Our plans were grand, but our budget was not. Our women’s ministry team had a long standing dream of hosting a women’s retreat, but we didn’t have a lot of money (around $250.00) and would need to pull from as many outside resources as we could.
God was good to us, and so were the people He surrounded us with that helped us pull it off.
If you’re familiar with church budgets and line items for ministry, you know that sometimes you have to figure out creative ways to make things happen. But how do you host a women’s retreat or event, meet your event goals, and stay on budget? I hope that by sharing my experience of retreat planning on a budget, it will help spark some ideas and tips for you if hosting a retreat is one of your dreams.
We decided early on that we wanted a more intimate environment, which is why we chose to host ours in a home. A family friend offered to let us host the retreat in her home that sits on a small, beautiful lake, and was large enough to have a moderate sized crowd. We knew we needed to limit the number of women who could attend, so we capped it at 25 women. I don’t think putting a space limit on your retreat is a bad thing at all. It creates an imitate setting that one doesn’t often get at a larger retreat and it is also budget friendly. If your church is available, that is another way to save money on your retreat space.
We chose to host the retreat in the evening. We began at 4:00 pm with several ice breaker activities. You can easily find a variety of ice breaker activities online, but I would encourage you to choose them based on your group’s demographics and level of comfort with one another. After the ice breaker activities, we broke for dinner prepared by a local caterer. He was wonderful and offered us a great price since we were on a “church budget.” Pretty much our entire budget went to food, but it was the one area we decided we didn’t want to skimp on.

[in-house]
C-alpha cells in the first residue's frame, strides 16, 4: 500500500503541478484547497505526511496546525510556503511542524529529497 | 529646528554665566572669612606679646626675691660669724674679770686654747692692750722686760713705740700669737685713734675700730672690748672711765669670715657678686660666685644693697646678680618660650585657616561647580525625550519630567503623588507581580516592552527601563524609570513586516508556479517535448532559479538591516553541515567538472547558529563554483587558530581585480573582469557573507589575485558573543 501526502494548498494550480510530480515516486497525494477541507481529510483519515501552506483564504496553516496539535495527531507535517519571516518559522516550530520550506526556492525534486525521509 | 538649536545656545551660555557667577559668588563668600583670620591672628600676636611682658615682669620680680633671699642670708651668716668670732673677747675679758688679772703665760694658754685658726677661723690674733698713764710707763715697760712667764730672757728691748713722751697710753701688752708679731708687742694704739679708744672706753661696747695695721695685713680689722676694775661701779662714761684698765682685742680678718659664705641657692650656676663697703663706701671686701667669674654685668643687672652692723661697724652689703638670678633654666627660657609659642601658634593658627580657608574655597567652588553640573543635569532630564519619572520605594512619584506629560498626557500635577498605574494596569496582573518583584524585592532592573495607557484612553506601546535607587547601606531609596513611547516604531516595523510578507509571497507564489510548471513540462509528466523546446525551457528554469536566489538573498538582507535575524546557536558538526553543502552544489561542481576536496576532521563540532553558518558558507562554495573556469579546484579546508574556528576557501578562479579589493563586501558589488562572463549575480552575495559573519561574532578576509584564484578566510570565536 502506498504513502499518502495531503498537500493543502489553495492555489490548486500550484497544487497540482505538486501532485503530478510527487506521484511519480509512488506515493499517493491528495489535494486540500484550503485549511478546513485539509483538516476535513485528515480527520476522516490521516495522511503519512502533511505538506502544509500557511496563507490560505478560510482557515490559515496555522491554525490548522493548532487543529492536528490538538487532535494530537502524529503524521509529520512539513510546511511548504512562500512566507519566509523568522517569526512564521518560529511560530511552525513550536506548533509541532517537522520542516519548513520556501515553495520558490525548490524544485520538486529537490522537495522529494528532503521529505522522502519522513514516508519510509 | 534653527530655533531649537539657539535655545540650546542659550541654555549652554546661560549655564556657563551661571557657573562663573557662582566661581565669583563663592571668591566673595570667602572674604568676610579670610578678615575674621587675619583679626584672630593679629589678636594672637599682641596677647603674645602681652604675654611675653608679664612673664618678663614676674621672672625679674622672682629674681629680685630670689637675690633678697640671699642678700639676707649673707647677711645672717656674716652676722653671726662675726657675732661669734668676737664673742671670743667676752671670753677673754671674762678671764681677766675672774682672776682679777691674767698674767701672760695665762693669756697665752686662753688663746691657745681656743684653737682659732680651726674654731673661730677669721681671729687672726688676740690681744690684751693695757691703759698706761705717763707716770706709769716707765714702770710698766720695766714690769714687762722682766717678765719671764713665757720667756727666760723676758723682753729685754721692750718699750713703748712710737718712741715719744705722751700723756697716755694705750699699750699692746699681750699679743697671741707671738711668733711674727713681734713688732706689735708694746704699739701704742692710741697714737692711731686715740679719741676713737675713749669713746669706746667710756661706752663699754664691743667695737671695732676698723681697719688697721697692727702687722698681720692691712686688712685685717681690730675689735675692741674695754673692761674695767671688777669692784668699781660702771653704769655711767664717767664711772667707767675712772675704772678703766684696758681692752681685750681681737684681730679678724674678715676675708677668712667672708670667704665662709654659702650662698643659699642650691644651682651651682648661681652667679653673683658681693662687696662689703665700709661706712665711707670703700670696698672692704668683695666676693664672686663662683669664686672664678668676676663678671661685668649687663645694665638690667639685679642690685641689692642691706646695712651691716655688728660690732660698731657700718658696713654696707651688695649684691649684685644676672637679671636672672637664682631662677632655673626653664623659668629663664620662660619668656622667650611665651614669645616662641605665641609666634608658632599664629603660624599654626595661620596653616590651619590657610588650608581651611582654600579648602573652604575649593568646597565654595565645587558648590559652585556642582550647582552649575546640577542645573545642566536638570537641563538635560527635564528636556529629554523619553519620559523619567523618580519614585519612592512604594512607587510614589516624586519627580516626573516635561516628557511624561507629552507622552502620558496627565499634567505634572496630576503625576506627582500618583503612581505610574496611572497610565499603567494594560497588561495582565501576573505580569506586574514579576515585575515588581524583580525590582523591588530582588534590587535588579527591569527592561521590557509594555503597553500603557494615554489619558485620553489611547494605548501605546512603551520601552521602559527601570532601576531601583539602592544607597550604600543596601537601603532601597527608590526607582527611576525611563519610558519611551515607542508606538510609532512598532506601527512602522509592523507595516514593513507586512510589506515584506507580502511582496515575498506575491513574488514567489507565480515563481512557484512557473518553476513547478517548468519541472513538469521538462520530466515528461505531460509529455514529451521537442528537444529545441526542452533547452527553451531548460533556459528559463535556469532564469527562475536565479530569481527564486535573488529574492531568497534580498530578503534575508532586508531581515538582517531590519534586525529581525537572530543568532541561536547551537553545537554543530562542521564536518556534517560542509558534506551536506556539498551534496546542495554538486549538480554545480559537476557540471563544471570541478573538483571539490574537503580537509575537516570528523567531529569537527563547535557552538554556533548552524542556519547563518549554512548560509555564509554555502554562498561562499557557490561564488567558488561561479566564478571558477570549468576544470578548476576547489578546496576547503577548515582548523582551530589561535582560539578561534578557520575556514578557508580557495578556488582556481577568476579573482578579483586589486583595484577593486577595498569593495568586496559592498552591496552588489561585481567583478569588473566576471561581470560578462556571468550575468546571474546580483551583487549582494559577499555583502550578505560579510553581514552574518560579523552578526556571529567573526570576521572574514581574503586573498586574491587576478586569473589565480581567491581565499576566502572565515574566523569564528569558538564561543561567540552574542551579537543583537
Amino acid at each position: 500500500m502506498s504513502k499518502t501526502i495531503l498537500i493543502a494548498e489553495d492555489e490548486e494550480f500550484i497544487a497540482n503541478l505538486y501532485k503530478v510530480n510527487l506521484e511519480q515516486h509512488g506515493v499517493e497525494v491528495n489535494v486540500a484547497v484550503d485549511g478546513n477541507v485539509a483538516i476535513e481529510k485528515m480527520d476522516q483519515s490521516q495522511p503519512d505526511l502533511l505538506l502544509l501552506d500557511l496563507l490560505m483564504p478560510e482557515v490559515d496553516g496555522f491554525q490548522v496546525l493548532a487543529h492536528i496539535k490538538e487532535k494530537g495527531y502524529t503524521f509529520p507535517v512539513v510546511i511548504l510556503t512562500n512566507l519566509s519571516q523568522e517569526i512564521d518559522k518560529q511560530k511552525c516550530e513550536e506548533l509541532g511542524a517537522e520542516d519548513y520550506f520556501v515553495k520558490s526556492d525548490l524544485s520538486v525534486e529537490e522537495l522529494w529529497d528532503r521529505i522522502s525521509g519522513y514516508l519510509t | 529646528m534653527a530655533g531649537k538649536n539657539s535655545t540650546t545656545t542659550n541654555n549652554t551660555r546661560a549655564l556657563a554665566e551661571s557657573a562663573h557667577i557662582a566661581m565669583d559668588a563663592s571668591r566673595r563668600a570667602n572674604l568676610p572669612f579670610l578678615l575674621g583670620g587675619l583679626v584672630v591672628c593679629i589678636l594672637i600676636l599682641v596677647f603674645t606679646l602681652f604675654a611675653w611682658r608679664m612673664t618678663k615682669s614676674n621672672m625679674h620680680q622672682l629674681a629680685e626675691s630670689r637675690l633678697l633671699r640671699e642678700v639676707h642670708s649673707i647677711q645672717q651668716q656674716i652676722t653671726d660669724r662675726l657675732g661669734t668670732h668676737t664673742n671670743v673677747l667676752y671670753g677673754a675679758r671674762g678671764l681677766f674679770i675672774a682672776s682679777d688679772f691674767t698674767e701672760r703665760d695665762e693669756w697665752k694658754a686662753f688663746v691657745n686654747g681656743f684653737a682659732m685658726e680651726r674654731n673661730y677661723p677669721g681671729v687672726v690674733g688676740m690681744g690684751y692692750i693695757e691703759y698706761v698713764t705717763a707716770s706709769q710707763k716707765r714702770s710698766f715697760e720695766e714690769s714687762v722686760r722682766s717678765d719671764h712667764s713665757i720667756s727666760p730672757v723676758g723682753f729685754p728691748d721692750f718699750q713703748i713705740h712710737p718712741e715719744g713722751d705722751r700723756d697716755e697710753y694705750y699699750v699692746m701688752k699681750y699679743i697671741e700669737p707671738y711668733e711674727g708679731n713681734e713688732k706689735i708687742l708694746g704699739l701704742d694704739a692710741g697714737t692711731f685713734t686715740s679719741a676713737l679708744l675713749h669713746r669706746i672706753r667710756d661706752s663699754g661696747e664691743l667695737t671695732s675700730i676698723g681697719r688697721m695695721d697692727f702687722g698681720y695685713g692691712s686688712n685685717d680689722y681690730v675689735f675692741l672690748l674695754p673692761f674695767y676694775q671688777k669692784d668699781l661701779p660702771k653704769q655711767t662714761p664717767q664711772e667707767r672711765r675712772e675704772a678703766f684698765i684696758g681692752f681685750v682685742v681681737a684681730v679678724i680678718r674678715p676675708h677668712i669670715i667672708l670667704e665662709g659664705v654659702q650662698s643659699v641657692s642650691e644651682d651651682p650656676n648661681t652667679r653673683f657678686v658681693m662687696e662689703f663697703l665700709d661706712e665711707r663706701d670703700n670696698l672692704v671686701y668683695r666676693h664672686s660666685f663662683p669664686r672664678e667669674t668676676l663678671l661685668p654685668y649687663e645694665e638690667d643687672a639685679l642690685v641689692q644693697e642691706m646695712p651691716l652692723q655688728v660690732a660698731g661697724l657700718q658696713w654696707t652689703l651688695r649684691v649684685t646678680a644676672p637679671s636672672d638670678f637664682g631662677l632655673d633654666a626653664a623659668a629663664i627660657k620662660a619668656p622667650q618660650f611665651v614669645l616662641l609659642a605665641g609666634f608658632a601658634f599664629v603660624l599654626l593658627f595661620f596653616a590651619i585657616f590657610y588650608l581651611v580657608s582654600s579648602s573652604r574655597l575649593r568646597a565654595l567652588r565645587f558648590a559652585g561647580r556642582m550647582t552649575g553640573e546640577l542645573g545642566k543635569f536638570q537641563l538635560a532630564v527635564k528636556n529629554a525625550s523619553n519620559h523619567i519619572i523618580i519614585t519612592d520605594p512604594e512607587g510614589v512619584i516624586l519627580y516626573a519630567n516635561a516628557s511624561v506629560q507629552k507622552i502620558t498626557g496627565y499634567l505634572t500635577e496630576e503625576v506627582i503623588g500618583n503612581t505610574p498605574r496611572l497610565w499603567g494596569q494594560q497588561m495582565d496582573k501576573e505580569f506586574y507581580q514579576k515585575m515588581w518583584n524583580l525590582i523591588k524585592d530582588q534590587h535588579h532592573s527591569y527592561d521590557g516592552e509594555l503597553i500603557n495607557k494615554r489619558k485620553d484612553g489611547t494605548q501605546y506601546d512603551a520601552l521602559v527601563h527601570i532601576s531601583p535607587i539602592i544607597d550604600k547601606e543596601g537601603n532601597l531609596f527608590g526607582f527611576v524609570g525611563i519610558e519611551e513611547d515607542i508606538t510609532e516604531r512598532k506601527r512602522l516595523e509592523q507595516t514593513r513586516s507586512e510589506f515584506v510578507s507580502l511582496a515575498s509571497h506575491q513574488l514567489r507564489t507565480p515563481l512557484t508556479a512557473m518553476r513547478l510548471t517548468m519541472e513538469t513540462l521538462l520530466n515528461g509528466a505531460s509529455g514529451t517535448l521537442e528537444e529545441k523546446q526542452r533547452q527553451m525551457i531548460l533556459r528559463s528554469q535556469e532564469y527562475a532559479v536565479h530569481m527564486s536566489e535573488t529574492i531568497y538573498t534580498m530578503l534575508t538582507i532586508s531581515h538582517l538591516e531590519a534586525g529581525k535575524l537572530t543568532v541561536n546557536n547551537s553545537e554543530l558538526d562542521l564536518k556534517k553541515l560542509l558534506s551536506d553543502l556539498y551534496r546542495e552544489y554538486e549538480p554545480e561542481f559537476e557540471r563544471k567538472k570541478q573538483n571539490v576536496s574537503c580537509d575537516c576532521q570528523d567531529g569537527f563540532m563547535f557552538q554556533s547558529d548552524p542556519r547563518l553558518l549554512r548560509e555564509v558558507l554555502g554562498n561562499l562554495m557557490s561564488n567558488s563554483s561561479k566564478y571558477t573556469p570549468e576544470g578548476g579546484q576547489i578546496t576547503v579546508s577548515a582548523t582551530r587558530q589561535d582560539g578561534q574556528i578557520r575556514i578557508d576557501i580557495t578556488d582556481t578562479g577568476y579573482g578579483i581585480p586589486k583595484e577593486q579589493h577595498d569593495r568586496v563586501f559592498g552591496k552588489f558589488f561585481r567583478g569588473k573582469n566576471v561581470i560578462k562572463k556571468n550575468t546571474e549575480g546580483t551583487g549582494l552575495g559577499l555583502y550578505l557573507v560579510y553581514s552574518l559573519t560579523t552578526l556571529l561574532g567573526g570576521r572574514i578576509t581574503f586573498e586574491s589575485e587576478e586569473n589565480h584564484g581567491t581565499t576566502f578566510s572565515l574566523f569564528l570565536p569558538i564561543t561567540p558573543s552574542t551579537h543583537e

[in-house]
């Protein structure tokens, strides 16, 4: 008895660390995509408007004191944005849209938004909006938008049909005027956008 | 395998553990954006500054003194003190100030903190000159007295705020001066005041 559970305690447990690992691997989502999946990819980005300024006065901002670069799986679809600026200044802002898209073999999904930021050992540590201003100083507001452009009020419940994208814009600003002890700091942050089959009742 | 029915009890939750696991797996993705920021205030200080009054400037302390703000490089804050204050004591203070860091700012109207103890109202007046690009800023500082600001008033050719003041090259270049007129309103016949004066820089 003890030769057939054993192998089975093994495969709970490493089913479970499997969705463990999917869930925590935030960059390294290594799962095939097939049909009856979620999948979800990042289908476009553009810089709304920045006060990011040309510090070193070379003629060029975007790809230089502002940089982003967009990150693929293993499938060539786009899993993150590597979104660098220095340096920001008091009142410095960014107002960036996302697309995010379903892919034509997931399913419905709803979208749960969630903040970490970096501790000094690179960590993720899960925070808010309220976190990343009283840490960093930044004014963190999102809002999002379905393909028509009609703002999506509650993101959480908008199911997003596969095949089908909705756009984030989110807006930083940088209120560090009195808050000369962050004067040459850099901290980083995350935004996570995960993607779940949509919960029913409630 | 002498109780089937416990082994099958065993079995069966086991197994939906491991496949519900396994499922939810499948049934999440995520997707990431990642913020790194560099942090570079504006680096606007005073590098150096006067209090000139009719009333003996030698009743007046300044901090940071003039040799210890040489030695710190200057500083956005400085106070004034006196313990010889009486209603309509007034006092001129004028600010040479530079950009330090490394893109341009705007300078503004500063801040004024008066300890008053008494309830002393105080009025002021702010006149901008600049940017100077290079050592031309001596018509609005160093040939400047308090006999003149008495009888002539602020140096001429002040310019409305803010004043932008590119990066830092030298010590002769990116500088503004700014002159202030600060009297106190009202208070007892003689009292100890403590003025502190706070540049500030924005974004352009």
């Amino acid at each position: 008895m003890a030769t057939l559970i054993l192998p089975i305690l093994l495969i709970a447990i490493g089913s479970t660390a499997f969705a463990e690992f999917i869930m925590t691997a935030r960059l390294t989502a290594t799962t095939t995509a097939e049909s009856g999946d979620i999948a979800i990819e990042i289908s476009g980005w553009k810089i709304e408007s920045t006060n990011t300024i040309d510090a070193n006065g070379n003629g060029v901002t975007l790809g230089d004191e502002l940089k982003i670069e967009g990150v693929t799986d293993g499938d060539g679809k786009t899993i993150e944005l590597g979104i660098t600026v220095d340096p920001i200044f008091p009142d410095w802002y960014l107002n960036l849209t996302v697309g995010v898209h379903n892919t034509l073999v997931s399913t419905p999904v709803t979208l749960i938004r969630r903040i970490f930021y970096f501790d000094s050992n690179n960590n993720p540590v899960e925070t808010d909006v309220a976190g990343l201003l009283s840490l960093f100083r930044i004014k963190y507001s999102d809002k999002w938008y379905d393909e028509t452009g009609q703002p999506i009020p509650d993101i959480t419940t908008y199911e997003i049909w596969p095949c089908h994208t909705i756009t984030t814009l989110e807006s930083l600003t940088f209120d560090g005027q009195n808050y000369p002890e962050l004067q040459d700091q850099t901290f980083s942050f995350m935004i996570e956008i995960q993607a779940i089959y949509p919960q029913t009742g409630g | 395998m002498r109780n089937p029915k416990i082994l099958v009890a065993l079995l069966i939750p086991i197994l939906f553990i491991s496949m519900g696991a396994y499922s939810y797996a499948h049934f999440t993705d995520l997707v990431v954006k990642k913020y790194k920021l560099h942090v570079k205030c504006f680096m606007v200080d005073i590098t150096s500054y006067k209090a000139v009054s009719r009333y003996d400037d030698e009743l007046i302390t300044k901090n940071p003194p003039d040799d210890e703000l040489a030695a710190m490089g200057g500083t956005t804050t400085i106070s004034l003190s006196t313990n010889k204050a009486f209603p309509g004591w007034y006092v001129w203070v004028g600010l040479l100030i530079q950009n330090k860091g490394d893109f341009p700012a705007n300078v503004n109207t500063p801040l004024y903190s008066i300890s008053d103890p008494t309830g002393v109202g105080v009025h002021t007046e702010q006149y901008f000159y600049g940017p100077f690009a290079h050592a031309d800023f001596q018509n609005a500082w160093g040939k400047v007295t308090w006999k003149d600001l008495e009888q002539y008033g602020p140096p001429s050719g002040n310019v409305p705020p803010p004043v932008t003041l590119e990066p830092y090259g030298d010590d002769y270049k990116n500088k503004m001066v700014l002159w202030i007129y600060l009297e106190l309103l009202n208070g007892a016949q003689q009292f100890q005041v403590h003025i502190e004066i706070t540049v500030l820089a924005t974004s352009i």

If you don’t have money for a caterer, you could ask each woman to sign up to bring one dish and do a potluck. We also provided table talk cards for the women to discuss over dinner. It was nice to see them asking each other things like “What is your dream job?” and “If you could meet anyone in the world, who would it be and why?” The cards were free, since I printed them off of Women’s Ministry Toolbox.
After dinner we had a coffee bar, which was graciously provided by a few friends. They offered to provide all the goodies and I have to say, the women loved it. You don’t have to have a Pinterest-worthy coffee bar to do this! You could come up with something entirely different that fits your group a little better, like an ice cream bar or candy bar.
After dinner, with coffees in hand, we moved into the message and focus of the evening. Our theme was Immeasurably More, based on Ephesians 3:20. Much of the evening centered on the mighty ways God works in us and through us. It seemed fitting to have someone share about a time when God did a mighty transforming work in their life, so we had a time of personal testimony. We lined this up ahead of time, but also opened it up for other women to share if they felt led.